EPC Cloud: Simplifying the Internet of Things Thanks to Web Patterns: HTML 5 Websockets (Part 2/3)

Part 1: Cloud & REST | Part 2: HTML5 WebSockets | Part 3: Physical Mashups

In a recent post, we were explaining how in a project common to MIT and ETH Zurich, we simplified deployments of IoT applications based on the EPC Global standards.

We operated this simplification by applying four of the Web of Things patterns: Cloud Computing, RESTful Interface, Real-Time Web and Physical Mashups.

In the first related post we described how we used Cloud Computing and RESTful Interfaces. It is now time to talk a little bit more about one of the other pattern: the Real-Time Web.

Real-Time Web: HTML 5 WebSockets to Enable Near Real-Time Applications

html5-websockets
Early on, experts of the RFID domain asked us to enable mobile or Web clients access to the raw data directly pushed by RFID readers. The challenge here is that the Web was designed mainly as a client-pull architecture, where clients can explicitly request (pull) data and receive it as a response (we have a paper about the matter, here!). This makes uses-cases where near real-time communication is required rather challenging. As an example, a typical use-case is one in which we would like to push events that are being recorded by an RFID reader directly to a mobile browser application for monitoring purpose.

Here, the “Real-time Web”, one of the most recent blueprints of the Web, can be leveraged. The Real Time Web encompasses several new techniques that can be used to push events directly to browsers. We focus on two of these here. The first one, called Comet (also called HTTP streaming or long-polling) is based on the concept of long-lasting HTTP connections and keep-alive messages. While this is supported by most browsers and HTTP libraries, it works by using an existing loop-hole. More recently, Websockets (part of the HTML5 drafts) were proposed. Websockets propose duplex communication with a single TCP/IP connection directly accessible from any compliant browser through a simple Javascript API. The increasing support for HTML5 in Web and Mobile Web browsers makes it a very good candidate for pushing data on the Web.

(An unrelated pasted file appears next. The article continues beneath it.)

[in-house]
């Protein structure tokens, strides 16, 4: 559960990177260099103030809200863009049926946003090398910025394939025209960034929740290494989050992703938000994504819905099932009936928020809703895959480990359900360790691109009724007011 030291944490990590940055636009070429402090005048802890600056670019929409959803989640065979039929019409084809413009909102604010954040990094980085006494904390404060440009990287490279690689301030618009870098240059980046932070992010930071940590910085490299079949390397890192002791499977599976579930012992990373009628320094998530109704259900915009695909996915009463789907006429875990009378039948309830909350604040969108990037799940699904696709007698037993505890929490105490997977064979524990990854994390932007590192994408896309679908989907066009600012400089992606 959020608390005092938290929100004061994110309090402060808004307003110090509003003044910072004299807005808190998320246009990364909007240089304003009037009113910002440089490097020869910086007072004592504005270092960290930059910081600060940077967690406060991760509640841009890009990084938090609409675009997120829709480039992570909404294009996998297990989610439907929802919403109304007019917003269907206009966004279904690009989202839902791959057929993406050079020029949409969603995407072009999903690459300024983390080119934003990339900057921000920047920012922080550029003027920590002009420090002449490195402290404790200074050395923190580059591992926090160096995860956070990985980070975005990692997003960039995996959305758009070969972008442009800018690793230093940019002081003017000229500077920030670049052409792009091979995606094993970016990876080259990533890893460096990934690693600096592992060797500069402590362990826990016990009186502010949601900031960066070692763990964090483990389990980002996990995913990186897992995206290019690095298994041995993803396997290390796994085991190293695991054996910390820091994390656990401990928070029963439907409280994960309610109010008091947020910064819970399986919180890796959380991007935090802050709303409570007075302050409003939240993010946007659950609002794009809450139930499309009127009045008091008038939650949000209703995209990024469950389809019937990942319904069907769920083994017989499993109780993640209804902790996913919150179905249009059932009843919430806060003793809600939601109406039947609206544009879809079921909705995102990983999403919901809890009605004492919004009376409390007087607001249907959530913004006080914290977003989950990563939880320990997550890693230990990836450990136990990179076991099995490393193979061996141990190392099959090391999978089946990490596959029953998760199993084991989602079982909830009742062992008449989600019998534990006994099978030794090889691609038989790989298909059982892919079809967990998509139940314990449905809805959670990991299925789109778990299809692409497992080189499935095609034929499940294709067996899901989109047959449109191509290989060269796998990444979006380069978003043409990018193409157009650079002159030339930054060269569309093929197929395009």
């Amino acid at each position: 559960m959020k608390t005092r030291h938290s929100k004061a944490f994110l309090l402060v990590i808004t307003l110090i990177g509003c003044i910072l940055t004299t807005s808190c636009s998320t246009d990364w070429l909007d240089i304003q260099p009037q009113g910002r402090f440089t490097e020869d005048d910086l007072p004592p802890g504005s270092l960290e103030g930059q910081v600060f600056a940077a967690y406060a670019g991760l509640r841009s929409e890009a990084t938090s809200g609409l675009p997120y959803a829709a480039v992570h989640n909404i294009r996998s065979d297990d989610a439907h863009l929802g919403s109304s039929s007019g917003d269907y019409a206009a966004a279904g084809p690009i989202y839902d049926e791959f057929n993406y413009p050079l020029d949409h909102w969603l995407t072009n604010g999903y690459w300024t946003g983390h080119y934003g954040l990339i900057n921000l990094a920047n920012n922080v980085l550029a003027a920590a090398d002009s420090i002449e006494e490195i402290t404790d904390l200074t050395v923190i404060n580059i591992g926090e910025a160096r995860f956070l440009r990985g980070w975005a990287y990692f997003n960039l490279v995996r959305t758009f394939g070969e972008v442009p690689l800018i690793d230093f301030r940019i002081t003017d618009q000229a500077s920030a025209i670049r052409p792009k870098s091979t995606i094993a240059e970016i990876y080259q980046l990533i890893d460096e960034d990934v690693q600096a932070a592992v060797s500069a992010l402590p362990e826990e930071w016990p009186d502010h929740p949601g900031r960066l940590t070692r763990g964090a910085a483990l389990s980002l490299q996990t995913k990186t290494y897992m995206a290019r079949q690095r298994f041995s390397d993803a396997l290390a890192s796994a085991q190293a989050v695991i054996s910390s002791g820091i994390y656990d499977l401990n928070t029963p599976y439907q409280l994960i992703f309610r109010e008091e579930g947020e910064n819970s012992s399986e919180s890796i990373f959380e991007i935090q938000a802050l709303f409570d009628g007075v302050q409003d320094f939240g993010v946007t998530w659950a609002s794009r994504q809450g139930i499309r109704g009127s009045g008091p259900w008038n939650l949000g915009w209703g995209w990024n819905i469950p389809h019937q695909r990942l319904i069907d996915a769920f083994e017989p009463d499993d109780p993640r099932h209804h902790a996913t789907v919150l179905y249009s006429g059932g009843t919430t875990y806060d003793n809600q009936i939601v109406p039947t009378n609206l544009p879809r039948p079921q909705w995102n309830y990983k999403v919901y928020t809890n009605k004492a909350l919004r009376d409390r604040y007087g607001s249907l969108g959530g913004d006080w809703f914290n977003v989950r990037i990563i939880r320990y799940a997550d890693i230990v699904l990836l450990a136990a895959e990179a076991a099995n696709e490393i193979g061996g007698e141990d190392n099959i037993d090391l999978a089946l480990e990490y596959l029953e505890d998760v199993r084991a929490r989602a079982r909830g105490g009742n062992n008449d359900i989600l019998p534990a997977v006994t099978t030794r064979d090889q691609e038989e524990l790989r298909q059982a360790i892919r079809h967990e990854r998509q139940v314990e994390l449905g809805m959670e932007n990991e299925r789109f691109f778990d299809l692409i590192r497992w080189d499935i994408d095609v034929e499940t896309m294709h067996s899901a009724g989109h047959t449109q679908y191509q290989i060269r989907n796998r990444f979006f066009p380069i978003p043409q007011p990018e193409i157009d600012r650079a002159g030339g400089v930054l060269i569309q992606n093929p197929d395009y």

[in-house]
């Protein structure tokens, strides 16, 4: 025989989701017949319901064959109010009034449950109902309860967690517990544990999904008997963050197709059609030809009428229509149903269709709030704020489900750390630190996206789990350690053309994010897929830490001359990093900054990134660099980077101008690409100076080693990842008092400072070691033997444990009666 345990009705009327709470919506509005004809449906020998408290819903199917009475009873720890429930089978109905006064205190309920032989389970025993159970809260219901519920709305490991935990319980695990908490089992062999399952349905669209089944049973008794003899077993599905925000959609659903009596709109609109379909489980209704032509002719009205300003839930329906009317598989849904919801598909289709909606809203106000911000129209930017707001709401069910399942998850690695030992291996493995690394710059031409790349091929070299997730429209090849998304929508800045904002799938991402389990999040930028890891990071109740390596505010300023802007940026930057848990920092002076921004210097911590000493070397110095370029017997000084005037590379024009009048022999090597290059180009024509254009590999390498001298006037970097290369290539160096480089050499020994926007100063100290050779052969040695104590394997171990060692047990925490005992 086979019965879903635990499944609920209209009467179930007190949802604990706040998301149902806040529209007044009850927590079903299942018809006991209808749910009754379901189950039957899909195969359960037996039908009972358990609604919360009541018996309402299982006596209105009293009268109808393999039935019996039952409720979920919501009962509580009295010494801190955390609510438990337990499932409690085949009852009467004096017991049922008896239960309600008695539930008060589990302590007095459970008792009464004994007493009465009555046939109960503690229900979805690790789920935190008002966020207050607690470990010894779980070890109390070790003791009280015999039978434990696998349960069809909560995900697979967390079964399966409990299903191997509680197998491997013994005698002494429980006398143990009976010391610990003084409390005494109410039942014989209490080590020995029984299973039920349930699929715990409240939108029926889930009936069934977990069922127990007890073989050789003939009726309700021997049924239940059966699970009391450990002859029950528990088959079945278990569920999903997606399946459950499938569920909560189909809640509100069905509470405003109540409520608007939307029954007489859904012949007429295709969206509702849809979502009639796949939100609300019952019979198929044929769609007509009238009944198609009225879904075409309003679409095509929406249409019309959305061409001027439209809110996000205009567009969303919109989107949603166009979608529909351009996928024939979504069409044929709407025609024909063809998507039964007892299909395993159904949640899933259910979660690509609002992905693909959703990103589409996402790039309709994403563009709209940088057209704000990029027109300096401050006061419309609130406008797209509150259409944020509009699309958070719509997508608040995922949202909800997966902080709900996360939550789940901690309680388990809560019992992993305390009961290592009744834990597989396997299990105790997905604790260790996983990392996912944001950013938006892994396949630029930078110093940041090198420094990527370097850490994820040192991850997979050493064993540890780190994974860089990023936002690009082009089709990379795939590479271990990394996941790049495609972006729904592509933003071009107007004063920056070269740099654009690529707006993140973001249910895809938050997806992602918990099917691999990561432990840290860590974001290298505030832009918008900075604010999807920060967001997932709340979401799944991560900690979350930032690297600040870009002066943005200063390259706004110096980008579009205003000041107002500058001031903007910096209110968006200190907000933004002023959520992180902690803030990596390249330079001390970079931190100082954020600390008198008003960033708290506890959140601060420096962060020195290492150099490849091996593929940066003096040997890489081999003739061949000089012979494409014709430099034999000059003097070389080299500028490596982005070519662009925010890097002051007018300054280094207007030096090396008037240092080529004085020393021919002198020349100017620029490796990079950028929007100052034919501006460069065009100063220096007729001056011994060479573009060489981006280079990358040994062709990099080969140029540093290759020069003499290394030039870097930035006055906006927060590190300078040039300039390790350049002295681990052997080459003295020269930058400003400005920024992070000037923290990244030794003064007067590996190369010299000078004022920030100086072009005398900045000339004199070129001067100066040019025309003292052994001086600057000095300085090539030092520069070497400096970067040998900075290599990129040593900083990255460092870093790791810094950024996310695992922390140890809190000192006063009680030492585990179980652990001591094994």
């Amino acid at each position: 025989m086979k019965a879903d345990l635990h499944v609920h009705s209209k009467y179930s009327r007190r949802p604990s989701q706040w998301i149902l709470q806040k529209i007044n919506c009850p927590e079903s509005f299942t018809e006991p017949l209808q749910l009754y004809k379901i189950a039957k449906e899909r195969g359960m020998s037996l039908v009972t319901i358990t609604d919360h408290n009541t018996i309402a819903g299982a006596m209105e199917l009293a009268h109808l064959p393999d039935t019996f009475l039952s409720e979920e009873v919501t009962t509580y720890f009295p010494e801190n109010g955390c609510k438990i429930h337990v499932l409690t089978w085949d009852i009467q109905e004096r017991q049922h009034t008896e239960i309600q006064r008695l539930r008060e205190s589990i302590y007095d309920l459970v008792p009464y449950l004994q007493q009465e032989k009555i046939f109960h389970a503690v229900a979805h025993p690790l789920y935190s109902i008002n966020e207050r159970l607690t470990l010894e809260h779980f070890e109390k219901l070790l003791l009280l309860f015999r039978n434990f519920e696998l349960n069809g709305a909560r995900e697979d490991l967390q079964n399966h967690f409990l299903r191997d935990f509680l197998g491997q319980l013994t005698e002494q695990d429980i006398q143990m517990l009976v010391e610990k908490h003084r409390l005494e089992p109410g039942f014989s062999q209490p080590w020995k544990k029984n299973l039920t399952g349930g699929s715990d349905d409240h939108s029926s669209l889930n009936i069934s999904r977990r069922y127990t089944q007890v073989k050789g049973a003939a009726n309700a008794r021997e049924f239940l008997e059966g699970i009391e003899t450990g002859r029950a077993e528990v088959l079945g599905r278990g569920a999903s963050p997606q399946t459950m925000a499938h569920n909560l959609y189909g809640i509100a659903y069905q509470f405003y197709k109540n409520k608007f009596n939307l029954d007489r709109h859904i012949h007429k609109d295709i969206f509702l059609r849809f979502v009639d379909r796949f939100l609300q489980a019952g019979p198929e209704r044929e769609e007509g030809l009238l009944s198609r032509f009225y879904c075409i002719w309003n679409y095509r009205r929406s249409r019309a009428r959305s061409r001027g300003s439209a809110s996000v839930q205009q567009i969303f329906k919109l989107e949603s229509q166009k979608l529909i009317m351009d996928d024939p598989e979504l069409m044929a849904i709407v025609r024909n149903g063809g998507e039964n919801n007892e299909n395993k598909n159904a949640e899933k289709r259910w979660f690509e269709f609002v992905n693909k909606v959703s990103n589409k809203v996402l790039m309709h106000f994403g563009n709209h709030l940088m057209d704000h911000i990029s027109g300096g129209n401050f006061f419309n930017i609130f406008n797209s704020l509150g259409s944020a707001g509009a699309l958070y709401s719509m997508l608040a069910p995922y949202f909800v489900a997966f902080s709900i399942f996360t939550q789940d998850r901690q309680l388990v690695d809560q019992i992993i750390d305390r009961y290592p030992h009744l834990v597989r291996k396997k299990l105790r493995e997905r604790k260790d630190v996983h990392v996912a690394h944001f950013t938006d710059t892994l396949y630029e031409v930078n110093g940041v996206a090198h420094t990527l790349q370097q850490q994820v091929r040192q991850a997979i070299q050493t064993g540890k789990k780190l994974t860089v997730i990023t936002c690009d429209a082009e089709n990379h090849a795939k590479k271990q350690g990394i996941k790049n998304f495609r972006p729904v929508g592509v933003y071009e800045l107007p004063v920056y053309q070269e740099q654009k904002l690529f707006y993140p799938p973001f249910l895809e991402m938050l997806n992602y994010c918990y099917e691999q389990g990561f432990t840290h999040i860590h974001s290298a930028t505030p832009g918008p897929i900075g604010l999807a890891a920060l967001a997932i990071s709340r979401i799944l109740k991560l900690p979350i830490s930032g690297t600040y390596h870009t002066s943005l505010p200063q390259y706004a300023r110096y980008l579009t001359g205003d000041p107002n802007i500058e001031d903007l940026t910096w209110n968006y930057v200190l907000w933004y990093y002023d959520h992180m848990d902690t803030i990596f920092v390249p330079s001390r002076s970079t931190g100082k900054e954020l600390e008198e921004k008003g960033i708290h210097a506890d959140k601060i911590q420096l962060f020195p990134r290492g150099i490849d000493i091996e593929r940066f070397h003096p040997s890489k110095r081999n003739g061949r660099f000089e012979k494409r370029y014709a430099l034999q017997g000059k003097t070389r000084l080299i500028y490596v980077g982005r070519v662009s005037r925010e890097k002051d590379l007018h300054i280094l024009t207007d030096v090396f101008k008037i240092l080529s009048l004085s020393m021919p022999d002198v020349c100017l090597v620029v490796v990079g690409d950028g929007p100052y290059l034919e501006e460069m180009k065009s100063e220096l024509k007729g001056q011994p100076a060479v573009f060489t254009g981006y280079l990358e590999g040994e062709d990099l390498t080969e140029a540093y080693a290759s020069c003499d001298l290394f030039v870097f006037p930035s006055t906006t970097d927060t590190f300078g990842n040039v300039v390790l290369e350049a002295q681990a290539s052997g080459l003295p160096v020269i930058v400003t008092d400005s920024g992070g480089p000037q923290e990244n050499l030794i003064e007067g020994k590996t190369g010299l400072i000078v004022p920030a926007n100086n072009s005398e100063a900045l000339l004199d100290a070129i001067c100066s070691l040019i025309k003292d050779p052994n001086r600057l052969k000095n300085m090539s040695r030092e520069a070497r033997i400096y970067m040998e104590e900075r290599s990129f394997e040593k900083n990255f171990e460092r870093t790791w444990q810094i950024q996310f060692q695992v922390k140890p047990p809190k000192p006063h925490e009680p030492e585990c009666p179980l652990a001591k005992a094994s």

tpusher-logoFor the EPC Network, we created tPusher, a service that combines a RESTful API with a Web-socket and Comet server. Using
a RESTful API, clients can subscribe to RFID event notifications for a particular reader by using a URL such as:

http://.../t-pusher/reader/READER_ID


This initiates a Websocket connection with the server on which RFID events recorded by READER_ID will be pushed.

Our implementation is based on the great Atmosphere framework. Atomosphere is a Java abstraction framework for enabling push support on most Java Web servers. One of the advantages of this approach is to be able to deploy tPusher on recent Web Servers such as Grizzly, which are highly optimized to push events on the Web because of their usage of non-blocking threads for each client. In order to support browsers or other clients that do not support HTML5 Websockets yet, we use a client-side abstraction Javascript library called Atmosphere JQuery Plugin which falls back to a Comet connection in case Websockets are not supported by the client.

To better understand the impact of tPusher in the context of RFID apps let us talk about our demonstration: When setting up RFID readers or maintaining existing deployments it is valuable to have a direct feedback of the tags observed by a particular reader in order to monitor the manufacturing process or to debug the readers. In the current implementations of the EPC software stack this would require to use and configure a (expert) monitoring tool such as the Fosstrak LLRP Commander on a desktop computer. Thanks to the RESTful interface to the Real-Time Web capability of tPusher, the tags observed by any reader can now be directly pushed to any browser or HTTP library.

We developed as Mobile Web page that can display them in a user-friendly manner. The page uses HTML5, Javascript with the Atmosphere JQuery Plugin. All code required for such a page to subscribe to events pushed by readers through tPusher and display them fits within 5 lines of Javascript. The code is shown below:


// called whenever an event is pushed :
function callback(response )
{alert(response.responseBody + response.transport) ;}
// subscription to the events of reader "exit1 "
$.atmosphere.subscribe (
"http://EPC_CLOUD_APPLIANCE/t-pusher/reader/exit1" ,
callback , $.atmosphere.request =
{transport : ’ websocket ’ }) ;

Add some bits of Sencha Touch HTML and CSS and you get a nice, user friendly mobile Web application within a few hours of work. The app does not require any installation (just access a URL!) and works accross mobile Web browsers (e.g., iPhone Webkit, Android Webkit / Firefox mobile, etc.)
epc-mobile-monitor.

In a next post we will talk about the last pattern: Physical Mashups.

For those who can’t wait, you can already sneak into the presentation of the full project below.

Dominique Guinard